Black Priest to Seek Reconciliation With Catholic Leaders
WASHINGTON (AP) _ A priest who defied Roman Catholic authorities by forming a congregation emphasizing African-American traditions will present a reconciliation plan by early next week, a spokeswoman said Monday.
However, the Rev. George A. Stallings Jr. said in a statement that any discussion with the Archdiocese of Washington ″must take place on our terms and must affirm our right to religious, spiritual, liturgical and theological self-determination.″
Spokeswoman Gloria Nurse said Stallings is drafting the plan this week.
The Rev. William Lori, spokesman for Cardinal James Hickey, said, ″Father Stallings should communicate directly with the cardinal’s office about his desire to be reconciled with the Catholic Church.″ Lori said he had not seen Stallings’ statement.
Lori has said repeatedly the church hopes for a reconciliation.
Hickey suspended Stallings after the priest conducted the first service of his new Imani Temple July 2. Suspension means Stallings does not have church sanction to say Mass or perform other priestly duties.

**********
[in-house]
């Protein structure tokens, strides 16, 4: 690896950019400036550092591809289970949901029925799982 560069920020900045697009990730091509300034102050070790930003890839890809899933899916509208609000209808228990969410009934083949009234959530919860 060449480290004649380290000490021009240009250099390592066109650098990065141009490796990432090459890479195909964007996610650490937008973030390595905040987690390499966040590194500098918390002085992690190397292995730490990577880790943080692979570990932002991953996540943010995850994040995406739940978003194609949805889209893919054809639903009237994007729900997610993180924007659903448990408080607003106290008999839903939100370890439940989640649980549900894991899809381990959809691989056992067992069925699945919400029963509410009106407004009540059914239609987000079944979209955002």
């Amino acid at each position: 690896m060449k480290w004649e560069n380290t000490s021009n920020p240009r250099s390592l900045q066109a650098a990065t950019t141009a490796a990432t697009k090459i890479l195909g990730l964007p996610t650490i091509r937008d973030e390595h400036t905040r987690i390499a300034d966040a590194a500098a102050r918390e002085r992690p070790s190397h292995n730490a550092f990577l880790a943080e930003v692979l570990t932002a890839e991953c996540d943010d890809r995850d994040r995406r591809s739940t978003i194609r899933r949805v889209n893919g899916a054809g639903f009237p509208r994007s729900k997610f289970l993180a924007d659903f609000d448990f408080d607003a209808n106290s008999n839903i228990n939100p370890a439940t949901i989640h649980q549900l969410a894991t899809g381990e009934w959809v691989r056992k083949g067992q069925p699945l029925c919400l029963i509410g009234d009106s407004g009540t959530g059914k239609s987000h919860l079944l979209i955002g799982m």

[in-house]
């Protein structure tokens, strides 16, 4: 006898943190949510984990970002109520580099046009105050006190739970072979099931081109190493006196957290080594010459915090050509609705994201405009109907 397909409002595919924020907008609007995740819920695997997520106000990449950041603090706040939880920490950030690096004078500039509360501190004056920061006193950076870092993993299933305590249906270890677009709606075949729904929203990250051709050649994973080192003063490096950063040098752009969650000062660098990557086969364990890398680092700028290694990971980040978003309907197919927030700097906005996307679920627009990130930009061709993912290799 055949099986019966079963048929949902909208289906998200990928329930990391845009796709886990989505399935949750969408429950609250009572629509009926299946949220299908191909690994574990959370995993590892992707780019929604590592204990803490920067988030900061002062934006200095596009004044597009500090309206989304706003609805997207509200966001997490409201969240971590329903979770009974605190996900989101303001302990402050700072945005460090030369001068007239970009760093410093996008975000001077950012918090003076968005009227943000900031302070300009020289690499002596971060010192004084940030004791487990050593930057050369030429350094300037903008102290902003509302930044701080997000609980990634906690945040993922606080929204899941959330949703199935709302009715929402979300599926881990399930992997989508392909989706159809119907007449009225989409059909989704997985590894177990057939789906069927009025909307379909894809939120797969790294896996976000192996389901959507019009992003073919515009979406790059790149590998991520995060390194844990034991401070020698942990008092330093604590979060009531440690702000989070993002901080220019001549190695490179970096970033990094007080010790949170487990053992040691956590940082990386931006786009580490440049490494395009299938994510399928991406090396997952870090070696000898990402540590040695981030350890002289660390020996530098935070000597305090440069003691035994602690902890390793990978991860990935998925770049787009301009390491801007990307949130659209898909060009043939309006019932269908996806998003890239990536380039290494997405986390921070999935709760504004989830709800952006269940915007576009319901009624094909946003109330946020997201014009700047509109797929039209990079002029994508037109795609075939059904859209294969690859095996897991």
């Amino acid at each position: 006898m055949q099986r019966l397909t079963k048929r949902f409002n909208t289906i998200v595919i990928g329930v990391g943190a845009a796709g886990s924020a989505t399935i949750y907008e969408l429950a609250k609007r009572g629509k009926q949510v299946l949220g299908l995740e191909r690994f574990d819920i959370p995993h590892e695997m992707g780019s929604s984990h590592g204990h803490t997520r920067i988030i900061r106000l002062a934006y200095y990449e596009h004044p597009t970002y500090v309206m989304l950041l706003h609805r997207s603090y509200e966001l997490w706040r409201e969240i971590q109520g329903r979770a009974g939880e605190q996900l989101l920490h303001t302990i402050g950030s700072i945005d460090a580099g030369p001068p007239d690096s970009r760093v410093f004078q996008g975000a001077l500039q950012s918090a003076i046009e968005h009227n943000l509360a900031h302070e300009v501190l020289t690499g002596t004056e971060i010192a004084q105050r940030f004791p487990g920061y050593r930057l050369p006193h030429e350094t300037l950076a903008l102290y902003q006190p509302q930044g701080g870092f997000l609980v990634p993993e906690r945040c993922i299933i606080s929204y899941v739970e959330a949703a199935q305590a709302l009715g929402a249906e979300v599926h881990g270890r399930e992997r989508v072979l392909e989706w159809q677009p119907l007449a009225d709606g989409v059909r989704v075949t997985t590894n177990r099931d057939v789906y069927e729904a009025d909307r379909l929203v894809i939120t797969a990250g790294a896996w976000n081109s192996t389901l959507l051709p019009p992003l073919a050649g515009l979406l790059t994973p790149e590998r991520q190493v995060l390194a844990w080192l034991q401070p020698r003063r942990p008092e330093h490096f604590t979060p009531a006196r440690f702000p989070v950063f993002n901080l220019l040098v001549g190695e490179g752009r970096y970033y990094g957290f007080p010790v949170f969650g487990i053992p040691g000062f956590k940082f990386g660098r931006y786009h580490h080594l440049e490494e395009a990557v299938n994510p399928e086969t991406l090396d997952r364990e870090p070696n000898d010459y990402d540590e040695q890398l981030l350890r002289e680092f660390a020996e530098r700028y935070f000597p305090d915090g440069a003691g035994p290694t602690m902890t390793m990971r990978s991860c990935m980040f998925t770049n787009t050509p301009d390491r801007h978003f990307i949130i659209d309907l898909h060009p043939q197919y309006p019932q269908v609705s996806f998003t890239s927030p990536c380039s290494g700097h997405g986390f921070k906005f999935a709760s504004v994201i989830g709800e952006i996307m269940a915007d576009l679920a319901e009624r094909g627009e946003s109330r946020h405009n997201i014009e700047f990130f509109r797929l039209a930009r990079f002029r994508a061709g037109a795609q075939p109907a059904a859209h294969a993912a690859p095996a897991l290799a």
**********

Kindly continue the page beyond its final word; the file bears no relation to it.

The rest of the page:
Stallings has said he would like to see formation of an African-American Catholic Rite that would recognize the authority of the pope but give individual priests greater control over the Catholic liturgy and other matters.
His new statement said, ″Any conversation with the archdiocese will and must include among other issues the integrity of African-American worship style (and) the development of an indigenous African-American clergy and leadership.″
Stallings, 41, also said he will seek ″full participation of African- America ns in the archdiocese decision-making process.″
He has said he formed Imani Temple last month because the Catholic Church has failed its black parishioners. He has also charged the church with racism.
After services that drew more than 2,000 people to a suburban high school auditorium Sunday, Stallings said he would try to hold reconciliation discussions within 30 days.
If he returns to the church, his followers must have ″the rights to determine who we are and what we are on our own terms,″ Stallings’ statement said.